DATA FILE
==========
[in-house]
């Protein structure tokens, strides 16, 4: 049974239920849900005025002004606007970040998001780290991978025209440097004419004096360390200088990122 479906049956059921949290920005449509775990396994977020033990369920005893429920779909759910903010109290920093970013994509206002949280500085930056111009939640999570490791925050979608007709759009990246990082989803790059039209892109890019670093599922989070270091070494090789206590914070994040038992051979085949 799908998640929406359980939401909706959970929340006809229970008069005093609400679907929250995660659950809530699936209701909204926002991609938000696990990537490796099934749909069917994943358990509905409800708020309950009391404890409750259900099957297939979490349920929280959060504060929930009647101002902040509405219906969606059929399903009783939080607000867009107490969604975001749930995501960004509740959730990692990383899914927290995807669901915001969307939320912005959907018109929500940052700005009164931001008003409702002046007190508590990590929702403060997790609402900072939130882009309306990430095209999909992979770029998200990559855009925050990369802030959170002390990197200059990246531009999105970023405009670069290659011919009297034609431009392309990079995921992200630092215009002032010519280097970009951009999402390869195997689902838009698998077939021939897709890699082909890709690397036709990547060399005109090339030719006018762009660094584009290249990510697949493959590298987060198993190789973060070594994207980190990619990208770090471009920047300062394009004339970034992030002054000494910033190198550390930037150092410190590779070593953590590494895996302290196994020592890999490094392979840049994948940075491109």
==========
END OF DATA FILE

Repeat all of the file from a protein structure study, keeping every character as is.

[in-house]
């Protein structure tokens, strides 16, 4: 049974239920849900005025002004606007970040998001780290991978025209440097004419004096360390200088990122 479906049956059921949290920005449509775990396994977020033990369920005893429920779909759910903010109290920093970013994509206002949280500085930056111009939640999570490791925050979608007709759009990246990082989803790059039209892109890019670093599922989070270091070494090789206590914070994040038992051979085949 799908998640929406359980939401909706959970929340006809229970008069005093609400679907929250995660659950809530699936209701909204926002991609938000696990990537490796099934749909069917994943358990509905409800708020309950009391404890409750259900099957297939979490349920929280959060504060929930009647101002902040509405219906969606059929399903009783939080607000867009107490969604975001749930995501960004509740959730990692990383899914927290995807669901915001969307939320912005959907018109929500940052700005009164931001008003409702002046007190508590990590929702403060997790609402900072939130882009309306990430095209999909992979770029998200990559855009925050990369802030959170002390990197200059990246531009999105970023405009670069290659011919009297034609431009392309990079995921992200630092215009002032010519280097970009951009999402390869195997689902838009698998077939021939897709890699082909890709690397036709990547060399005109090339030719006018762009660094584009290249990510697949493959590298987060198993190789973060070594994207980190990619990208770090471009920047300062394009004339970034992030002054000494910033190198550390930037150092410190590779070593953590590494895996302290196994020592890999490094392979840049994948940075491109």